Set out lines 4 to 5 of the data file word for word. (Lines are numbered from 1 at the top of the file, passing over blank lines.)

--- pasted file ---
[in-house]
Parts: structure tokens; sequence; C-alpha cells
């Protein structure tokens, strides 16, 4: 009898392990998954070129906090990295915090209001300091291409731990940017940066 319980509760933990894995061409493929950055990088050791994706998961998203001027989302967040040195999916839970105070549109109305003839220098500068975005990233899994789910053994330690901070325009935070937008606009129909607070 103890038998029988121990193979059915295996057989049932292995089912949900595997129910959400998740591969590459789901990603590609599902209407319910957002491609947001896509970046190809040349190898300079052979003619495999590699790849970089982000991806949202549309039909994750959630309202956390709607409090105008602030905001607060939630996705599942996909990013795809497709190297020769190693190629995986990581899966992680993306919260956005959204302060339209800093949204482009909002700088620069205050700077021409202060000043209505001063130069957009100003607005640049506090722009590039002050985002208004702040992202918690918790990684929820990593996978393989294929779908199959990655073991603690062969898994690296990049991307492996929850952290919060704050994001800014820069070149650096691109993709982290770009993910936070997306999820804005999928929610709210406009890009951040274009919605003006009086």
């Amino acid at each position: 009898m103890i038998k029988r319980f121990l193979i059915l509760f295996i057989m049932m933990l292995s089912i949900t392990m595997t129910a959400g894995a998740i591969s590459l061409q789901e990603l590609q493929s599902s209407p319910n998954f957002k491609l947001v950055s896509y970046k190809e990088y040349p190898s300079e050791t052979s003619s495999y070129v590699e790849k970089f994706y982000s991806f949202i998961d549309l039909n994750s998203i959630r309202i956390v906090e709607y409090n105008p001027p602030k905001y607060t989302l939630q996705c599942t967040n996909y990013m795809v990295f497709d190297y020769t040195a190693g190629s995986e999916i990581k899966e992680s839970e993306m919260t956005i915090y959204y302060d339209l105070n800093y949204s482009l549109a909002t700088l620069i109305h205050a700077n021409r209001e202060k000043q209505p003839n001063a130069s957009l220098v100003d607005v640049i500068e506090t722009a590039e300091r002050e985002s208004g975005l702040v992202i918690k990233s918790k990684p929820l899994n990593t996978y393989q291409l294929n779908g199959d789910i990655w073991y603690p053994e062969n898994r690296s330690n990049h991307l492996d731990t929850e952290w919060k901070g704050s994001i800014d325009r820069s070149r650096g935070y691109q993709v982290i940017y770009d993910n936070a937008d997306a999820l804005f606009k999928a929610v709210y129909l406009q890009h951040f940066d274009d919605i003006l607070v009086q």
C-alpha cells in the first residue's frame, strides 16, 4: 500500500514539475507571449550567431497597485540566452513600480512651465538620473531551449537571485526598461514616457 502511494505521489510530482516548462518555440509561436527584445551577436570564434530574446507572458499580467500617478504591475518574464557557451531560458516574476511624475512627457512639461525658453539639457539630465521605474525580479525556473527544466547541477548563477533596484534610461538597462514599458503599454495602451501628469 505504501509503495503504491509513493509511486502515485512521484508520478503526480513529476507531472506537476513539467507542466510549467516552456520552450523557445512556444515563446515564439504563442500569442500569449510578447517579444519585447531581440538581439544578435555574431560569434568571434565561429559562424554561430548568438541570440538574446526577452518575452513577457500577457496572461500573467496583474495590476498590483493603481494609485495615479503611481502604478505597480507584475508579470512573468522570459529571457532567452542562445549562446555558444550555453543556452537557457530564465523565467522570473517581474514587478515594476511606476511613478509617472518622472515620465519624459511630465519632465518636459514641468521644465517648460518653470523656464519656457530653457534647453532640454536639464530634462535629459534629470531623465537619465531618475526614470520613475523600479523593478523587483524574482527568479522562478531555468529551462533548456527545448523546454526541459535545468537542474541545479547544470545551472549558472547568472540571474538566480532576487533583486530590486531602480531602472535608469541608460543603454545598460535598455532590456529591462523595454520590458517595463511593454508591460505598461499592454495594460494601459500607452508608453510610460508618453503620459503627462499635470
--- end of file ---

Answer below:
């Amino acid at each position: 009898m103890i038998k029988r319980f121990l193979i059915l509760f295996i057989m049932m933990l292995s089912i949900t392990m595997t129910a959400g894995a998740i591969s590459l061409q789901e990603l590609q493929s599902s209407p319910n998954f957002k491609l947001v950055s896509y970046k190809e990088y040349p190898s300079e050791t052979s003619s495999y070129v590699e790849k970089f994706y982000s991806f949202i998961d549309l039909n994750s998203i959630r309202i956390v906090e709607y409090n105008p001027p602030k905001y607060t989302l939630q996705c599942t967040n996909y990013m795809v990295f497709d190297y020769t040195a190693g190629s995986e999916i990581k899966e992680s839970e993306m919260t956005i915090y959204y302060d339209l105070n800093y949204s482009l549109a909002t700088l620069i109305h205050a700077n021409r209001e202060k000043q209505p003839n001063a130069s957009l220098v100003d607005v640049i500068e506090t722009a590039e300091r002050e985002s208004g975005l702040v992202i918690k990233s918790k990684p929820l899994n990593t996978y393989q291409l294929n779908g199959d789910i990655w073991y603690p053994e062969n898994r690296s330690n990049h991307l492996d731990t929850e952290w919060k901070g704050s994001i800014d325009r820069s070149r650096g935070y691109q993709v982290i940017y770009d993910n936070a937008d997306a999820l804005f606009k999928a929610v709210y129909l406009q890009h951040f940066d274009d919605i003006l607070v009086q």
C-alpha cells in the first residue's frame, strides 16, 4: 500500500514539475507571449550567431497597485540566452513600480512651465538620473531551449537571485526598461514616457 502511494505521489510530482516548462518555440509561436527584445551577436570564434530574446507572458499580467500617478504591475518574464557557451531560458516574476511624475512627457512639461525658453539639457539630465521605474525580479525556473527544466547541477548563477533596484534610461538597462514599458503599454495602451501628469 505504501509503495503504491509513493509511486502515485512521484508520478503526480513529476507531472506537476513539467507542466510549467516552456520552450523557445512556444515563446515564439504563442500569442500569449510578447517579444519585447531581440538581439544578435555574431560569434568571434565561429559562424554561430548568438541570440538574446526577452518575452513577457500577457496572461500573467496583474495590476498590483493603481494609485495615479503611481502604478505597480507584475508579470512573468522570459529571457532567452542562445549562446555558444550555453543556452537557457530564465523565467522570473517581474514587478515594476511606476511613478509617472518622472515620465519624459511630465519632465518636459514641468521644465517648460518653470523656464519656457530653457534647453532640454536639464530634462535629459534629470531623465537619465531618475526614470520613475523600479523593478523587483524574482527568479522562478531555468529551462533548456527545448523546454526541459535545468537542474541545479547544470545551472549558472547568472540571474538566480532576487533583486530590486531602480531602472535608469541608460543603454545598460535598455532590456529591462523595454520590458517595463511593454508591460505598461499592454495594460494601459500607452508608453510610460508618453503620459503627462499635470